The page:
Move over, Kenny Chesney and Jason Aldean. There's a new crop of superstars rising up in country music, and they are all female.

National Public Radio has declared 2013 country music's 'Year of The Woman,' and rightfully so. Thanks in part to rule breakers like Miranda Lambert, whose outspoken songs like 'Gunpowder & Lead' and 'Mama's Broken Heart' have ushered in an entirely new wave of country music fans, females are rising to a new stratosphere of celebrity status previously held by their male counterparts. NPR also points to Lambert's trio Pistol Annies and her bandmate Ashley Monroe's solo album, 'Like a Rose,' as two important voices in the new wave of female empowerment in Nashville.

Not that Miranda can take all the credit for the rise of women in country music. Duos and trios with females at least sharing the lead, like Sugarland, Lady Antebellum, the Band Perry and Little Big Town, also deserve some of the credit, as well as innovative new artist Kacey Musgraves, whose first two singles ('Merry Go 'Round' and 'Blowin' Smoke') from her chart-topping album 'Same Trailer, Different Park' hint that she may be leading the way for an entirely new generation of female singers to break down any remaining gender barriers still held in country music.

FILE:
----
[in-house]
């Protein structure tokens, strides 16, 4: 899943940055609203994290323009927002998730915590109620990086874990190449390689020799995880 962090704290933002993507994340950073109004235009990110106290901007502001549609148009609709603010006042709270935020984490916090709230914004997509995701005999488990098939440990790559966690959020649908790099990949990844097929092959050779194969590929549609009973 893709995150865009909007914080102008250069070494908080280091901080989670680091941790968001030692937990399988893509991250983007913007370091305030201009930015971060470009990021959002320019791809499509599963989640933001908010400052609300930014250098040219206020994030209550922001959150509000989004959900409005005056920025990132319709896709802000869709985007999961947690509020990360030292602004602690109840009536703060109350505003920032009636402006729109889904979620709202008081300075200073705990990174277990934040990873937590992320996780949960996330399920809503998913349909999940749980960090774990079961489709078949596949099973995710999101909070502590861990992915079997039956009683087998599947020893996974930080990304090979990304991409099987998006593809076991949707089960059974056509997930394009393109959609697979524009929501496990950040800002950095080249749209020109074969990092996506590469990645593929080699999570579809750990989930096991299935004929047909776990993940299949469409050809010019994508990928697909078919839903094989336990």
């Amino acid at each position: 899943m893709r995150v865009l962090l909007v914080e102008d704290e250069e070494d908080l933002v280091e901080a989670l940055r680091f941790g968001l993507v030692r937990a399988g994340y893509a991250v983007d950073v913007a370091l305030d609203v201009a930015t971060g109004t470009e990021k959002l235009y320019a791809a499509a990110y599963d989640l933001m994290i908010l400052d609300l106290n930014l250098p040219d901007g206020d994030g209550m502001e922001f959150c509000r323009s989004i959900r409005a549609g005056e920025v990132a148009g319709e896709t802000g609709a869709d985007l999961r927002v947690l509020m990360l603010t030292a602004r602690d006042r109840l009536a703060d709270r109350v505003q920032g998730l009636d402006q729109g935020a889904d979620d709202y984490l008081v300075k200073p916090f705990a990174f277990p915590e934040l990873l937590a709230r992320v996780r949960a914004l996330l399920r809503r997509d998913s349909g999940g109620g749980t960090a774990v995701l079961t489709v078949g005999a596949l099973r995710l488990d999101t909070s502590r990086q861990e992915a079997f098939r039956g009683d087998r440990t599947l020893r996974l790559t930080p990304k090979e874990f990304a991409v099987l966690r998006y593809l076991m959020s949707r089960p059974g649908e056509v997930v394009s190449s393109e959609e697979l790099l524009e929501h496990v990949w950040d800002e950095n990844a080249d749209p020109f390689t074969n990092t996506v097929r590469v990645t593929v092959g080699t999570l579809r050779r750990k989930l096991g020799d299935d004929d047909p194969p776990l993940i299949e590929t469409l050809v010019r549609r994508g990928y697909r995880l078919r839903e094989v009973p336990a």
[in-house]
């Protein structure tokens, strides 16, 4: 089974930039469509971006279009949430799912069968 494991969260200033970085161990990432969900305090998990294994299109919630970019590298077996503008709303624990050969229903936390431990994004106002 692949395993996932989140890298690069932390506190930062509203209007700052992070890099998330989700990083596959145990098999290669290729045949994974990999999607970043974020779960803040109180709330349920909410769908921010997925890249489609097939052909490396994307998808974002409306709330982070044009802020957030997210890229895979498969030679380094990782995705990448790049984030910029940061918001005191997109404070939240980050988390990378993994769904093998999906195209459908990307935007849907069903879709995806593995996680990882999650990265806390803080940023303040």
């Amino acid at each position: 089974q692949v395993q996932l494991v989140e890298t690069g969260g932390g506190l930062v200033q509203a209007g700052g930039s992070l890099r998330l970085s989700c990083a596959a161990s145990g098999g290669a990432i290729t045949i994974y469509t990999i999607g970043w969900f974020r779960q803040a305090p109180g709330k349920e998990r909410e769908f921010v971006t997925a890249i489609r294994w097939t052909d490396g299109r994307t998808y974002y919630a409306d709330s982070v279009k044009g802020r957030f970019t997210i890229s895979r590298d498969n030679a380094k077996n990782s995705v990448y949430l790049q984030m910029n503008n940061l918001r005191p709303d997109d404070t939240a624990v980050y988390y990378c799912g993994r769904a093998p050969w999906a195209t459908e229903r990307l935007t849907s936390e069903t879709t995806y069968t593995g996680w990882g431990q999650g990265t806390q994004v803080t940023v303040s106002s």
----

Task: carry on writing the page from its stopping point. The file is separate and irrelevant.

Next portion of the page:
Of course, other women have also contributed to the new era as well. Songwriter Brandy Clark, 'American Idol' runner-up Kree Harrison, Holly Williams and Caitlin Rose are just a few of the current list of women who are making sure their voices are heard.

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